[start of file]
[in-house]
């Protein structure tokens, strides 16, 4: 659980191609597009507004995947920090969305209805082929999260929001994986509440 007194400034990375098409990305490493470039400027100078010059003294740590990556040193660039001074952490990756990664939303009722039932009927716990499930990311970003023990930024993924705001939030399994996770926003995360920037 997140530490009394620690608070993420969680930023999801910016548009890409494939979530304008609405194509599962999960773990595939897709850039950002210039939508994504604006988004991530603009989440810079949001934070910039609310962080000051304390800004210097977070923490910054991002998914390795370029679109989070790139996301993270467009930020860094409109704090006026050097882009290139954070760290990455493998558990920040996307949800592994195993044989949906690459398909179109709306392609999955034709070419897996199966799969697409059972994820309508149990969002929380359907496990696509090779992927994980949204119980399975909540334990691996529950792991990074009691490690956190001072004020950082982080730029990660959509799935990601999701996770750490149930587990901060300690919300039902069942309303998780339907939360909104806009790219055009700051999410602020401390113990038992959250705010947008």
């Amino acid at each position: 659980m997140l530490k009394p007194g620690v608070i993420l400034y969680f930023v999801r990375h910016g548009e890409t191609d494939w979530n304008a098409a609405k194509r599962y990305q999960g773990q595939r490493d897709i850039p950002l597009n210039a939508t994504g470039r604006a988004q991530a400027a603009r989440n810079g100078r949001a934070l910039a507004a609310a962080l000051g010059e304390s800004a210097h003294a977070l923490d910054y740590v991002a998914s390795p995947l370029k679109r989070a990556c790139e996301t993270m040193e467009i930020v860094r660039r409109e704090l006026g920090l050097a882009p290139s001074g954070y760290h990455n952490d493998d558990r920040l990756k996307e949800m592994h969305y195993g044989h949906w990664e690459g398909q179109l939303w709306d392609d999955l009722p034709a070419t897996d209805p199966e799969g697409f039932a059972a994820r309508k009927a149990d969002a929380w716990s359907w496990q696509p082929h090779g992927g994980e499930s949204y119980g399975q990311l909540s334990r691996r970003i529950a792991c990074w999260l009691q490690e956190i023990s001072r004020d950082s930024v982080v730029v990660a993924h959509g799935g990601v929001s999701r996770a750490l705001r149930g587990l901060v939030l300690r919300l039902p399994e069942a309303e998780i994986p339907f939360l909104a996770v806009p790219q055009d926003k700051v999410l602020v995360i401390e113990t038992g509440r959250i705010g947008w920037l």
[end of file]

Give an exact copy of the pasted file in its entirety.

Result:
[in-house]
């Protein structure tokens, strides 16, 4: 659980191609597009507004995947920090969305209805082929999260929001994986509440 007194400034990375098409990305490493470039400027100078010059003294740590990556040193660039001074952490990756990664939303009722039932009927716990499930990311970003023990930024993924705001939030399994996770926003995360920037 997140530490009394620690608070993420969680930023999801910016548009890409494939979530304008609405194509599962999960773990595939897709850039950002210039939508994504604006988004991530603009989440810079949001934070910039609310962080000051304390800004210097977070923490910054991002998914390795370029679109989070790139996301993270467009930020860094409109704090006026050097882009290139954070760290990455493998558990920040996307949800592994195993044989949906690459398909179109709306392609999955034709070419897996199966799969697409059972994820309508149990969002929380359907496990696509090779992927994980949204119980399975909540334990691996529950792991990074009691490690956190001072004020950082982080730029990660959509799935990601999701996770750490149930587990901060300690919300039902069942309303998780339907939360909104806009790219055009700051999410602020401390113990038992959250705010947008």
């Amino acid at each position: 659980m997140l530490k009394p007194g620690v608070i993420l400034y969680f930023v999801r990375h910016g548009e890409t191609d494939w979530n304008a098409a609405k194509r599962y990305q999960g773990q595939r490493d897709i850039p950002l597009n210039a939508t994504g470039r604006a988004q991530a400027a603009r989440n810079g100078r949001a934070l910039a507004a609310a962080l000051g010059e304390s800004a210097h003294a977070l923490d910054y740590v991002a998914s390795p995947l370029k679109r989070a990556c790139e996301t993270m040193e467009i930020v860094r660039r409109e704090l006026g920090l050097a882009p290139s001074g954070y760290h990455n952490d493998d558990r920040l990756k996307e949800m592994h969305y195993g044989h949906w990664e690459g398909q179109l939303w709306d392609d999955l009722p034709a070419t897996d209805p199966e799969g697409f039932a059972a994820r309508k009927a149990d969002a929380w716990s359907w496990q696509p082929h090779g992927g994980e499930s949204y119980g399975q990311l909540s334990r691996r970003i529950a792991c990074w999260l009691q490690e956190i023990s001072r004020d950082s930024v982080v730029v990660a993924h959509g799935g990601v929001s999701r996770a750490l705001r149930g587990l901060v939030l300690r919300l039902p399994e069942a309303e998780i994986p339907f939360l909104a996770v806009p790219q055009d926003k700051v999410l602020v995360i401390e113990t038992g509440r959250i705010g947008w920037l």